DevSecOps, or shift left security, is top of mind for many cloud-native teams today. And as the term has grown exponentially, so too has the number of DevSecOps tools and use cases. But all these new additions to the market make it challenging to decide which DevSecOps tools you need to empower your team with frictionless, consolidated code security.
To answer this question, let’s walk through the top five DevSecOps tools your team will need to ship secure code fast.
The challenge of maintaining security across the development lifecycle is getting “increasingly difficult as security extends into production environments and software supply chain attacks are on the rise,” according to Gartner®.
To get ahead of supply chain attacks and clearly visualize your sources of supply chain risks, you’ll need a graph-based solution that visualizes your entire software supply chain. An ideal supply chain security solution also provides complete visibility across your DevSecOps pipeline, giving you visibility into everything from code to resources to delivery pipelines — such as version control systems (VCS) and continuous integration/continuous delivery (CI/CD) pipelines.
And to ensure that your supply chain solution is developer-friendly and aligns with DevSecOps principles, you’ll want to ensure your solution embeds into existing DevOps workflows.
With your graph-based supply chain security solution, you can easily get the visibility you need to fully understand all sources of your supply chain-related risks. Generating a software bill of materials (SBOM) will augment that visibility and give you the comprehensive reporting and inventory management you need to remain compliant and secure in the cloud.
As you adopt DevSecOps tools in your organization, we highly recommend you implement a solution that supports SBOM generation because SBOMs are now a critical component of maintaining compliance, as outlined in the recent executive order to improve the nation’s cybersecurity.
With IaC, your team no longer needs to manually configure cloud resources. Instead, IaC automates this process by enabling you to write resource configurations in code so that you can later use that code to automatically spin up exact replicas of those same resources across instances and environments.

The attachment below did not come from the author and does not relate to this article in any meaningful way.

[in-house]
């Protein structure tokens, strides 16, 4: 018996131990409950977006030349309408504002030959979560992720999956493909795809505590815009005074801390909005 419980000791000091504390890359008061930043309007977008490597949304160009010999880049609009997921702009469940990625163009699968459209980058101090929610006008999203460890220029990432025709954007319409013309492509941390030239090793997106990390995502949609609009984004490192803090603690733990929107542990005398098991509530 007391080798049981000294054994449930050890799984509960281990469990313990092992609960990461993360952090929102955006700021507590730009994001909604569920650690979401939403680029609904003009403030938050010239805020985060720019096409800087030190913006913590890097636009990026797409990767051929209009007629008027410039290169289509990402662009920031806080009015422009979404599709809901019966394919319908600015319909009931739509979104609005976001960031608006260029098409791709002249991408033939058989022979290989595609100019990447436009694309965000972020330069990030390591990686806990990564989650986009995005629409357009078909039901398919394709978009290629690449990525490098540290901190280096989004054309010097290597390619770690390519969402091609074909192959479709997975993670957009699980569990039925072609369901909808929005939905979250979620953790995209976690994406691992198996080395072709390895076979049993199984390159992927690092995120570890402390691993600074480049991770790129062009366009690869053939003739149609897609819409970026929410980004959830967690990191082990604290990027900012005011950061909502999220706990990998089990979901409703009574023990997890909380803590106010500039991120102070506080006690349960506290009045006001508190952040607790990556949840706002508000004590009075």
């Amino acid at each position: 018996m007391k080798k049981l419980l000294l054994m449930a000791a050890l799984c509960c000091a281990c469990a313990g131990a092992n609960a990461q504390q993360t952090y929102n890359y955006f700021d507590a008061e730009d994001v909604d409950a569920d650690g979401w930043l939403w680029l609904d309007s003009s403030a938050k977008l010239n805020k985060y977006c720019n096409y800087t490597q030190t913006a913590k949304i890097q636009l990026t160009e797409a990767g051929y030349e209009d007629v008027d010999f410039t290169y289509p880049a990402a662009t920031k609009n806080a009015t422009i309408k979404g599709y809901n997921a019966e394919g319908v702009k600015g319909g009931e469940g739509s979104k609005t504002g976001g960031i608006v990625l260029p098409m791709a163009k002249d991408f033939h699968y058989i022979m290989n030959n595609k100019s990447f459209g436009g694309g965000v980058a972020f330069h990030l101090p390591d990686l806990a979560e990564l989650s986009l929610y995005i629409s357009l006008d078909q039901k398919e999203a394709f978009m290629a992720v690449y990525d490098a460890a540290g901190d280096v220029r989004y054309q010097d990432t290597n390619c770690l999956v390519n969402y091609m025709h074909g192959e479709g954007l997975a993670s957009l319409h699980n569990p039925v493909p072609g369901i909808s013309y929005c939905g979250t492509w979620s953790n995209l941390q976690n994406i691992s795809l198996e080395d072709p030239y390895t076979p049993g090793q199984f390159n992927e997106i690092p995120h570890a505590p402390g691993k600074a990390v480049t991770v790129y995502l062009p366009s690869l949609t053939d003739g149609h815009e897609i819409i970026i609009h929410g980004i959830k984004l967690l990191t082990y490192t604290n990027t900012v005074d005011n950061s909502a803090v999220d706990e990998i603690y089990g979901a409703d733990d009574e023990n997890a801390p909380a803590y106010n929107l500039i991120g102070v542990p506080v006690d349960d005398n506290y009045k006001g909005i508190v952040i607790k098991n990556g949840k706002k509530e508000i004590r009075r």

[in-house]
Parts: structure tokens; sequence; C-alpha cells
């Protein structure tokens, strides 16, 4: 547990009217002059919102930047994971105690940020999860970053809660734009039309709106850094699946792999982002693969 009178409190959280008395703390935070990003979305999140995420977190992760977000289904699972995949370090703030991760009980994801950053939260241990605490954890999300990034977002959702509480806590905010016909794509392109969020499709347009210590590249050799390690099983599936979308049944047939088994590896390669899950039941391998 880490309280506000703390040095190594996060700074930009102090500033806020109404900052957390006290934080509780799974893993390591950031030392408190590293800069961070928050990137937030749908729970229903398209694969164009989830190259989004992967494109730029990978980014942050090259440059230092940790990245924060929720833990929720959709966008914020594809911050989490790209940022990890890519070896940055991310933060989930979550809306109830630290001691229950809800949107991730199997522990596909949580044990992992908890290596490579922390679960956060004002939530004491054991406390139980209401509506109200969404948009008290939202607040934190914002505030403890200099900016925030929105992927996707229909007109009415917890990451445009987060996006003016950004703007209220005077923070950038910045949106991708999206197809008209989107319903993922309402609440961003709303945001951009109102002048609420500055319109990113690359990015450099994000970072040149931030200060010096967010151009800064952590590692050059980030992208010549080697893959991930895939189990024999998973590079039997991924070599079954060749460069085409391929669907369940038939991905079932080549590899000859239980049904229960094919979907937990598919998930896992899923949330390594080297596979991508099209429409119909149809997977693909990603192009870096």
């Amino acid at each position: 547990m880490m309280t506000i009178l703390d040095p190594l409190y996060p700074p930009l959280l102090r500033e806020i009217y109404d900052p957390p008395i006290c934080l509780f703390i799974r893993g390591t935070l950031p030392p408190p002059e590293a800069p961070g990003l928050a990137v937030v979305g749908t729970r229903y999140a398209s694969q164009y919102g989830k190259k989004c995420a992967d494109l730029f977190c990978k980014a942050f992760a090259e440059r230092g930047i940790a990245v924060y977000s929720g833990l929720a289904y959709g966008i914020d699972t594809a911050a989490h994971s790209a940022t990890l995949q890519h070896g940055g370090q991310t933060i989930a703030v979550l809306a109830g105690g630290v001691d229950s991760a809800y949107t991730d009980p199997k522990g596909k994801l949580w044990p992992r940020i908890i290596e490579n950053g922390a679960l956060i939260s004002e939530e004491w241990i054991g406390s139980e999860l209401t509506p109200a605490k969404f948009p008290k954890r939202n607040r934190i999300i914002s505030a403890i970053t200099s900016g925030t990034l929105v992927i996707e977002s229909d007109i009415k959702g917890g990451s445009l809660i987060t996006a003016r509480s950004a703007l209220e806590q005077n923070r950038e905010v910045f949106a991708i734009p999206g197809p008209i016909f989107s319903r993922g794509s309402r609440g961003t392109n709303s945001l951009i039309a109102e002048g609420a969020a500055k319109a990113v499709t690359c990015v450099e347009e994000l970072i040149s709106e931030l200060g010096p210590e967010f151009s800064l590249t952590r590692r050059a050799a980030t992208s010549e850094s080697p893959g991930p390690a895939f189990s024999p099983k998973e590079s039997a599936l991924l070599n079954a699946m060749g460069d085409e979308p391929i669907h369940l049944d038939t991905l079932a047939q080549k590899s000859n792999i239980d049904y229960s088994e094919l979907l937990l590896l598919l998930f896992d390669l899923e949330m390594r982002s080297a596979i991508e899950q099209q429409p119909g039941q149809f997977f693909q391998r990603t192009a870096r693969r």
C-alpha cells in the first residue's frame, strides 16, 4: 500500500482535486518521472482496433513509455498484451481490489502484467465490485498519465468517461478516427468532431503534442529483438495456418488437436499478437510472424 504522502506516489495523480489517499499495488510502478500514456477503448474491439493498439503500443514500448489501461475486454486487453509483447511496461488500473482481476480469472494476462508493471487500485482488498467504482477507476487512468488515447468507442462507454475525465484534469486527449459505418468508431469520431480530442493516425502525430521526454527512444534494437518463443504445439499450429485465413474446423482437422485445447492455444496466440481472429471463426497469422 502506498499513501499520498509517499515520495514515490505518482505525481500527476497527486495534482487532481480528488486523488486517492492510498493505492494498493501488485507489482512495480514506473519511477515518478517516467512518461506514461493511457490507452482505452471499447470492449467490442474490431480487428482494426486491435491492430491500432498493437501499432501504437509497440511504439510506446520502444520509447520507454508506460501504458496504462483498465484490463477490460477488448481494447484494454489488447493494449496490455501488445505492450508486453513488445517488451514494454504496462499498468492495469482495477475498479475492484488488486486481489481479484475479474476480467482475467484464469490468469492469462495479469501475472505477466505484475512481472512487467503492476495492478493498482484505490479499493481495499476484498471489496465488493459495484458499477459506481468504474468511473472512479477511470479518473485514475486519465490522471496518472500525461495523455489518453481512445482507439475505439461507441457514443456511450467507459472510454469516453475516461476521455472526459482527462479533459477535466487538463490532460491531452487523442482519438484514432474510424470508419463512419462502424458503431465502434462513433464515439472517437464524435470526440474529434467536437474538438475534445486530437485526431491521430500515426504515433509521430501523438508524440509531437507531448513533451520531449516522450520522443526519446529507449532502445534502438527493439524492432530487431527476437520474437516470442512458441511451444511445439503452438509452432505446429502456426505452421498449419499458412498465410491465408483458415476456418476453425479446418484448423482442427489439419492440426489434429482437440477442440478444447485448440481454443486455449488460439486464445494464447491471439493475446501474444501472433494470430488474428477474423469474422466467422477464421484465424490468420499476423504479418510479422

While IaC introduces significant efficiencies, it can also introduce risk unless you scan your IaC templates across the development lifecycle. With proactive IaC security, you can catch misconfigurations before they turn into thousands of duplicative alerts.
To ensure that your IaC scanner aligns with DevSecOps principles, you’ll want to ensure your solution natively integrates into existing developer tools so that your team can benefit from streamlined security that’s embedded into their IDEs, CI/CD pipelines, repos and runtime environments.
Drift happens when the configurations outlined in your IaC templates don’t perfectly match the configurations of running cloud resources. And while it negates the full benefits of IaC, drift isn’t always a bad thing.
For example, your team may need to introduce drift by making changes to running resources during a “break glass” moment, such as an in-progress security incident. However, it’s a GitOps best practice to ensure that your configuration files are the single source of truth regarding your cloud configurations. To maintain GitOps in your team, you’ll want to ensure that your DevSecOps toolbag includes a drift detection solution.
Secrets — such as usernames and passwords — help applications communicate with other services, and developers frequently hardcode credentials to speed up development. But version control systems are not secure, so when developers commit that code to a repo, those credentials can become publicly exposed and leave your organization vulnerable to attack. That’s where secrets scanning solutions come in.
With a secrets scanner that identifies complex strings, supports custom secrets policies, includes rich context for faster risk prioritization and embeds feedback into developer tools, your team will be empowered to identify and remediate exposed credentials before they become major security issues.
As Gartner calls out, it’s key for leaders to recognize that only an integrated approach — one that consolidates many DevSecOps tools into one complete solution — will provide the frictionless and developer-friendly security that cloud-native organizations need to maintain their speed in the cloud.
By adopting a single solution — one that consolidates all the top DevSecOps tools we discussed earlier — your organization can minimize coverage gaps and reduce the all-too-common noisy alerts when employing multiple point solutions. With an integrated and consolidated approach that leverages developer-friendly integrations, you can also empower your team with the comprehensive security and improved risk prioritization they need to streamline security and maintain their release velocity.
As agile development has introduced more security use cases, the pressure is on software engineering leaders to find the best DevSecOps tools for their teams. But how do you get started with this process?
Gartner new report, How to Select DevSecOps Tools for Secure Software Delivery, provides an excellent overview of the DevSecOps market while offering practical guidance for engineering leaders to help you kickstart your vendor research.
Gartner, How to Select DevSecOps Tools for Secure Software Delivery, 16 January 2023, Manjunath Bhat Et Al.
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